Past Events

Early Career Research Talks

ECRN Events – Jennifer Thatcher, Mathelinda Nabugodi, Amy Lim

  • 17 April 2023
  • 5:00 – 6:15 pm
  • Online

The Early Career Researchers Network would like to invite you to the second in its mini-series of Early Career Research Talks. These are designed to provide a platform for new and current thinking, giving network members a chance to present work in progress to an audience who can provide critical and constructive feedback, suggestions and advice, and to show the breadth of research activity in the network.

This session will be constructed around three fifteen-minute presentations and will be followed by Q&A and further discussion. We are delighted to welcome:

  • Jennifer Thatcher, The First Artist Interviews on BBC Radio
  • Mathelinda Nabugodi, Ledgers
  • Amy Lim, Women Artists: Research for an Exhibition at Tate Britain

Image Credit: Patrick Heron, Three Cadmiums, 1966. Oil on canvas. 60 x 72 inches (152.4 x 182.9cm). Yale Center for British Art, Paul Mellon Fund. © Estate of the Artist

About the speakers

  • Jennifer Thatcher is an art historian, critic and public programmes curator. She holds an Arts and Humanities Research Council (AHRC)-funded PhD in art history from the University of Edinburgh. She is Co-Curator of the 2023 Folkestone Book Festival. She curated the public programmes for the Folkestone Triennial (2014, 2017) and the Whitstable Biennale (2016) and was Co-Director of Talks at the ICA, London (2003–10). She publishes regularly as an art critic, including in Art Quarterly, Art Monthly, ArtReview and ARTnews magazines. She is currently Course Leader for the Gap programme at Sotheby’s Institute of Art. She collaborates regularly with Dr Lucia Farinati on artist interview-based research including: convening a session at the Association for Art History conference (2019); co-editing a section of the Journal of Art Historiography (December 2020); and co-editing a forthcoming volume on artist interviews (Routledge). She is a member of the International Association of Art Critics (AICA).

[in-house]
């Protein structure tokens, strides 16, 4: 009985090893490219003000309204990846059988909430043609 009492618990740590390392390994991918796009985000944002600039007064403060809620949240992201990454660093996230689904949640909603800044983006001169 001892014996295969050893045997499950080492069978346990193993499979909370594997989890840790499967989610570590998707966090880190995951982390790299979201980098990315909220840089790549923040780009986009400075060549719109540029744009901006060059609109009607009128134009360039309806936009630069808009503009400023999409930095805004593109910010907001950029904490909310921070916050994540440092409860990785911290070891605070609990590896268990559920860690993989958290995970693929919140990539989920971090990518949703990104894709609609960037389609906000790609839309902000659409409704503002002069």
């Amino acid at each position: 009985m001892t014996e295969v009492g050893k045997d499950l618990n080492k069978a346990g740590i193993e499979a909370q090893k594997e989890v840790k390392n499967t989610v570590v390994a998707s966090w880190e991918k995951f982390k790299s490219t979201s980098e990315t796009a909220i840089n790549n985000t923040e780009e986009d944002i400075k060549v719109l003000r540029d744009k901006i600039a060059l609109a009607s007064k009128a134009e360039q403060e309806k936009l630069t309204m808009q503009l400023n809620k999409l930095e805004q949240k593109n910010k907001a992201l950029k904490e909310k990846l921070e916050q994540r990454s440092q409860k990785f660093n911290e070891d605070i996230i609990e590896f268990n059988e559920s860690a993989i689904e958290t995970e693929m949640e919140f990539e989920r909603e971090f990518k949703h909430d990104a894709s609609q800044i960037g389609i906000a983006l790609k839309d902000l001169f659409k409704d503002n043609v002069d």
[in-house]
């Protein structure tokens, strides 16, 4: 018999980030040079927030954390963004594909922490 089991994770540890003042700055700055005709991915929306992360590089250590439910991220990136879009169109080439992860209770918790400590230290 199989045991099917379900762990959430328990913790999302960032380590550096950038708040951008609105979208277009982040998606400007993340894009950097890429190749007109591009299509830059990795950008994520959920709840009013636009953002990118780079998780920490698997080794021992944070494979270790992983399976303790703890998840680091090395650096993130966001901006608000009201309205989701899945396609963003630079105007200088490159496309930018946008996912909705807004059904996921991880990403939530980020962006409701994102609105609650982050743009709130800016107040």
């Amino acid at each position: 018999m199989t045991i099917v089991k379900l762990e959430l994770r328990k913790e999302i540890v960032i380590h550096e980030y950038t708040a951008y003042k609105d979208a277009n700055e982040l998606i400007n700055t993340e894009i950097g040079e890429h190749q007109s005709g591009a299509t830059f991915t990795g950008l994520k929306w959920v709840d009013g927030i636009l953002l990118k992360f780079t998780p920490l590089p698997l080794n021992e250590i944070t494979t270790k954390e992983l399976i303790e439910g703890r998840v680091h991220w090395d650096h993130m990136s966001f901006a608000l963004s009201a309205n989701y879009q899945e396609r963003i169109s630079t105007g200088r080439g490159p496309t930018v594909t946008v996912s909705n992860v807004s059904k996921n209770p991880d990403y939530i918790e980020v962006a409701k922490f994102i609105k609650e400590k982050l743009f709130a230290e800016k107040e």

• Mathelinda Nabugodi is a research associate in the Literary and Artistic Archive at the Fitzwilliam Museum. She was previously Leverhulme Trust Early Career Fellow in the Faculty of English, Cambridge (201922) and, before that, a post-doctoral research associate at Newcastle University (201719). She is also working on a book, The Trembling Hand: Reflections of a Black Woman in the Romantic Archive. A work-in-progress sample won the 2021 Deborah Rogers Foundation Writers Award and the book will be published in 2024. She was the first to be awarded a PhD in Creative Critical Writing from UCL for an experimental reading of Percy Bysshe Shelley together with Walter Benjamin, which has been published as Shelley with Benjamin: A Critical Mosaic (2023). She did her undergraduate degree at the University of Edinburgh. She has edited Shelley’s translations from Aeschylus, Calderón and Goethe for volumes five and six of The Poems of Shelley and published articles on translation, ekphrasis, creative critical methods and the racist history of hair.

  • Amy Lim is an art historian, curator and dealer, combining a portfolio of different roles. She is a part-time curator of the Faringdon Collection at Buscot Park, a National Trust country house in Oxfordshire, and a freelance researcher for a forthcoming exhibition of women artists at Tate Britain, with a particular focus on the nineteenth century. She also is a tutor at the Oxford Department for Continuing Education, a lecturer for the Arts Society and runs a small online art dealership, Amy Lim Art & Antiques. Amy is a volunteer curator the Stanley Spencer Gallery, Cookham, where she curated the exhibitions Mind and Mortality: Stanley Spencer’s Final Portraits (2021–2022) and Most Loved Works in the Stanley Spencer Gallery (2022–2023). In 2022, Amy completed her doctorate, Art and Aristocracy in late Stuart England, in an Arts and Humanities Research Council (AHRC) collaborative doctoral partnership with the University of Oxford and Tate, where she worked on the exhibition, British Baroque: Power and Illusion (2020). She has published and forthcoming articles and essays on various aspects of British art from the seventeenth to the twentieth centuries.